For feats of strength folk there were wont Whereon one farewell, backward look he to do. cast,

And now our hunter looked for something Then, turning round to see what place was won,

Because the whole wide space was bare, With shaded eyes looked underneath the and stilled

55 sun,

The high seats were, with eager people And o'er green meads and new-turned fur- filled.

rows brown Beheld the gleaming of King Schæneus' There with the others to a seat he gat, town.

Whence he beheld a broidered canopy,

'Neath which in fair array King Schæneus So thitherward he turned, and on each sat side

Upon his throne with councillors thereby; The folk were busy on the teeming land, 30 And underneath his well-wrought seat and And man and maid from the brown fur- high,

61 rows cried,

He saw a golden image of the Sun, Or midst the newly blossomed vines did | A silver image of the Fleet-foot One.

stand, And as the rustic weapon pressed the hand A brazen altar stood beneath their feet Thought of the nodding of the well-filled Whereon a thin flame flickered in the wind; ear,

Nigh this a herald clad in raiment meet 66 Or how the knife the heavy bunch should Made ready even now his horn to wind, shear.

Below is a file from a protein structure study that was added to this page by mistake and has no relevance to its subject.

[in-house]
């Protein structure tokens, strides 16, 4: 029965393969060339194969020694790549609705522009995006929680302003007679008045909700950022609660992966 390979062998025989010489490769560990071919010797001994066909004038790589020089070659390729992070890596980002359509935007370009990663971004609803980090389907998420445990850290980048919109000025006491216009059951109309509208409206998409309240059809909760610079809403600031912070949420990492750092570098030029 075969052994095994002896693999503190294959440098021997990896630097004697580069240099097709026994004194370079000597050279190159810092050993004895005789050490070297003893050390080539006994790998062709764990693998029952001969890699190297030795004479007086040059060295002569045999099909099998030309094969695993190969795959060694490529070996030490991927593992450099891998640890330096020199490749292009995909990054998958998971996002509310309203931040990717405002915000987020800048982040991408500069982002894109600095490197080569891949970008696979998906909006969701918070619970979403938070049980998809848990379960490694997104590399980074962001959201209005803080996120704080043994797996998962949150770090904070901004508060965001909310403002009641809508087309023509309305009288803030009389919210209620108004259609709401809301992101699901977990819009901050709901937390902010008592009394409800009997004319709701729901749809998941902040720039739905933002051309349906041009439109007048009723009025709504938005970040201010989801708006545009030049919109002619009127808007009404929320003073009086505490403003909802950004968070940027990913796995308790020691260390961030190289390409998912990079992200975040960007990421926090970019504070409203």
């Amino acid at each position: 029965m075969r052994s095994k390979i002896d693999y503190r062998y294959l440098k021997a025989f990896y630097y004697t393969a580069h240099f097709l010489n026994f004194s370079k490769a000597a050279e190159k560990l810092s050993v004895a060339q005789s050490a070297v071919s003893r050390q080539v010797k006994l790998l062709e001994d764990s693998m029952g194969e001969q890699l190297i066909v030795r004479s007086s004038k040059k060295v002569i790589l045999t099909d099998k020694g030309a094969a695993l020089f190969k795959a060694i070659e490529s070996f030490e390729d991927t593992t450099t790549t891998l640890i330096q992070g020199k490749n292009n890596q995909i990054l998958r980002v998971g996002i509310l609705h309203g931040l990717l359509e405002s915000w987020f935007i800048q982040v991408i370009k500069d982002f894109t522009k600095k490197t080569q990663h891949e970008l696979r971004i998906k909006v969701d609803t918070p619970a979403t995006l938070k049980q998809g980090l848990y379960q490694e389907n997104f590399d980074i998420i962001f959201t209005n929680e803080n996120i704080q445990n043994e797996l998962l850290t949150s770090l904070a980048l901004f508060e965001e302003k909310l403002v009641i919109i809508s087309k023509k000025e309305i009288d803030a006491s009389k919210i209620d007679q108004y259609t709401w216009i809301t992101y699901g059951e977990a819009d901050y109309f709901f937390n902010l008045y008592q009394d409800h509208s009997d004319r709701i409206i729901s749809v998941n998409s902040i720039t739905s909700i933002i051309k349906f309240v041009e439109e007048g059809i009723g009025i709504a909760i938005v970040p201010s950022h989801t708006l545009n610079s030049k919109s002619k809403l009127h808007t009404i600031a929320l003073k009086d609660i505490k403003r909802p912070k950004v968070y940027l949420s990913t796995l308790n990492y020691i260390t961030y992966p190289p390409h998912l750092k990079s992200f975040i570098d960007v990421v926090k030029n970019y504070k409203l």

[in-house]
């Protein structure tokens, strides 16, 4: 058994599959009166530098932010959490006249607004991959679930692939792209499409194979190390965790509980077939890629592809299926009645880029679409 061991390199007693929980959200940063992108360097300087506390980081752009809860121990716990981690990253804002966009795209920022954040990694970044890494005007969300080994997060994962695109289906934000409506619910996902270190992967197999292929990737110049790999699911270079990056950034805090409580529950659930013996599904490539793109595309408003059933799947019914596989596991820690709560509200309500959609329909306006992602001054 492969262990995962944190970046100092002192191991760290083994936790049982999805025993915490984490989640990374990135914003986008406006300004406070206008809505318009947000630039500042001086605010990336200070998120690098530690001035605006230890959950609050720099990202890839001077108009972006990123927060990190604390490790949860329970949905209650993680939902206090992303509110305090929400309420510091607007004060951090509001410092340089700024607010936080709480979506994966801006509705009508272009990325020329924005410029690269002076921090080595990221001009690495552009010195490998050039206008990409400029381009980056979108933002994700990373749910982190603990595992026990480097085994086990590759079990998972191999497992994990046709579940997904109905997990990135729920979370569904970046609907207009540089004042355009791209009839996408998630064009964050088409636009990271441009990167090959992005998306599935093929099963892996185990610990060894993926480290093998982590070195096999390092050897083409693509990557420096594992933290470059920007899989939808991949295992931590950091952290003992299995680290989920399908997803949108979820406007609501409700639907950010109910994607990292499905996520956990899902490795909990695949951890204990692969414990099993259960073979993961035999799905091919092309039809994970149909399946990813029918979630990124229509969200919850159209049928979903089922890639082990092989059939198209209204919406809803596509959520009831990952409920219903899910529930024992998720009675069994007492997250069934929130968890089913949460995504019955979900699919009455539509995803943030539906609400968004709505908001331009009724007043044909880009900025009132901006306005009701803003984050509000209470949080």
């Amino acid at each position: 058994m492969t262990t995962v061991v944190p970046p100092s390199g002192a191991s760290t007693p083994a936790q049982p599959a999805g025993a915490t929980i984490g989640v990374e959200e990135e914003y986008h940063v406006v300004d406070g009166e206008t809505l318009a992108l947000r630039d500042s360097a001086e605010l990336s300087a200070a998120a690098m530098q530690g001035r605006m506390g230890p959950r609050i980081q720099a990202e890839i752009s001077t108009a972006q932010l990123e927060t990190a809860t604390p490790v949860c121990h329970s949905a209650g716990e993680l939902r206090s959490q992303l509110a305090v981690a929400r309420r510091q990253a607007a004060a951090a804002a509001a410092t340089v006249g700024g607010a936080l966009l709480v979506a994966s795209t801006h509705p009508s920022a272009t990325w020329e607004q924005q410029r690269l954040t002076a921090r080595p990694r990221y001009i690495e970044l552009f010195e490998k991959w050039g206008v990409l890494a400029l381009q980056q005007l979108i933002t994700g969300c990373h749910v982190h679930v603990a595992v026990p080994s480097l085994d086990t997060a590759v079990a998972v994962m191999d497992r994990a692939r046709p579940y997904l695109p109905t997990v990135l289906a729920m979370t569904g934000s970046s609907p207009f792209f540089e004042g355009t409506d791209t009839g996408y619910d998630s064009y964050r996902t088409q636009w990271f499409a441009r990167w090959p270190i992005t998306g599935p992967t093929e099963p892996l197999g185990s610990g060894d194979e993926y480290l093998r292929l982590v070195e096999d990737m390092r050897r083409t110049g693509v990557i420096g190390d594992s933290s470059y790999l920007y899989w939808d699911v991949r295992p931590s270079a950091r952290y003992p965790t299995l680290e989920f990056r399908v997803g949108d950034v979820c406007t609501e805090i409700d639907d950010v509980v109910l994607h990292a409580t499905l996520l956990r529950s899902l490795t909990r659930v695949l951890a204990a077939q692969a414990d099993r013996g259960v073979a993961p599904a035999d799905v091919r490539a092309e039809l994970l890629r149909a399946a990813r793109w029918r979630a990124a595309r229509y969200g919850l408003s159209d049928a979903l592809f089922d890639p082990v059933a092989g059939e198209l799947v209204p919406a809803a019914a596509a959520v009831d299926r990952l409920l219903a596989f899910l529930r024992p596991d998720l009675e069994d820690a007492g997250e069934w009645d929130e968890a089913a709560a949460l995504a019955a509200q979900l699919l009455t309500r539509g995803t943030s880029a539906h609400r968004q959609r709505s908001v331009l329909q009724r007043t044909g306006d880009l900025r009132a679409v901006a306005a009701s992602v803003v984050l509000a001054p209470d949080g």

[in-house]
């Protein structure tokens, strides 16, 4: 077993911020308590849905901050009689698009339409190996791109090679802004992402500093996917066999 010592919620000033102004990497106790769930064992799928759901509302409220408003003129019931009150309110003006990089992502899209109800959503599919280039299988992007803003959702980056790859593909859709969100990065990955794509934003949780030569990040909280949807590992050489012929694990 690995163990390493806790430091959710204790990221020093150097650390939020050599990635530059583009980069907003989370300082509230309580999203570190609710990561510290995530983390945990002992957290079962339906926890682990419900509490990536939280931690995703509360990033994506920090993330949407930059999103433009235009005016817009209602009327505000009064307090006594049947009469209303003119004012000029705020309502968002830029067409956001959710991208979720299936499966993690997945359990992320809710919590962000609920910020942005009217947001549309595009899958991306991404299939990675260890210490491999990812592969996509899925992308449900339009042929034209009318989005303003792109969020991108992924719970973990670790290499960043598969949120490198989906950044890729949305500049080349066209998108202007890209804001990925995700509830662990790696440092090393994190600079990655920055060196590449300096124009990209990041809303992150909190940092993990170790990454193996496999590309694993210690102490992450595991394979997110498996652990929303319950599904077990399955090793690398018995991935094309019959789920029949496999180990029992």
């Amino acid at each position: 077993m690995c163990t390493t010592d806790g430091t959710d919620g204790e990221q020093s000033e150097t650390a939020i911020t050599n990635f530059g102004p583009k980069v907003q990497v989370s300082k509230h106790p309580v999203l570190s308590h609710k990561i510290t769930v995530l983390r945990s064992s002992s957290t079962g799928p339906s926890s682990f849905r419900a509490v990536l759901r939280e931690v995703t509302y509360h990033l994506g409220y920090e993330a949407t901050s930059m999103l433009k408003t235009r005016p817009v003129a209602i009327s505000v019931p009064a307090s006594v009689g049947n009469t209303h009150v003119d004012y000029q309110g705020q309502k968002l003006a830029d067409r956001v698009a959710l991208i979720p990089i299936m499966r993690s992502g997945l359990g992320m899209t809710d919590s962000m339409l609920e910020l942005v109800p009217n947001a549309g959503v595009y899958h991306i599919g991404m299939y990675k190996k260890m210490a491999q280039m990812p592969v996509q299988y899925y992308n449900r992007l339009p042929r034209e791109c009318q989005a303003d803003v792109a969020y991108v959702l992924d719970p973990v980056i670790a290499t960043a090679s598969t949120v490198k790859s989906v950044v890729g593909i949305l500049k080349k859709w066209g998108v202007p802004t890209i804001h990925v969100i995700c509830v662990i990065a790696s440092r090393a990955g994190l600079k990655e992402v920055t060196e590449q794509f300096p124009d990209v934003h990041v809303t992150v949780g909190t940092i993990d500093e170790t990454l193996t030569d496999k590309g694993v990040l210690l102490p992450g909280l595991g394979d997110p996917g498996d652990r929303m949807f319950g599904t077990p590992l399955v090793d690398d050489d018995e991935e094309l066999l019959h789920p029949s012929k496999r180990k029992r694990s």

35 | By whom a huge man held a sword, in

twined Merry it was: about him sung the birds, With yellow flowers; these stood a little The spring flowers bloomed along the firm

space dry road,

From off the altar, nigh the startingThe sleek-skinned mothers of the sharp- place.

70 horned herds Now for the barefoot milking-maidens And there two runners did the sign abide, lowed;

Foot set to foot,-a young man slim and While from the freshness of his blue abode, fair, Glad his death-bearing arrows to forget, 41 Crisp-haired, well-knit, with firm limbs The broad sun blazed, nor scattered often tried plagues as yet.

In places where no man his strength may

spare; Through such fair things unto the gates | Dainty his thin coat was, and on his hair 75

A golden circlet of renown he wore, And found them open, as though peace And in his hand an olive garland bore.

were there; Wherethrough, unquestioned of his race or But on this day with whom shall he conname,


tend? He entered, and along the streets 'gan fare, A maid stood by him like Diana clad


he came,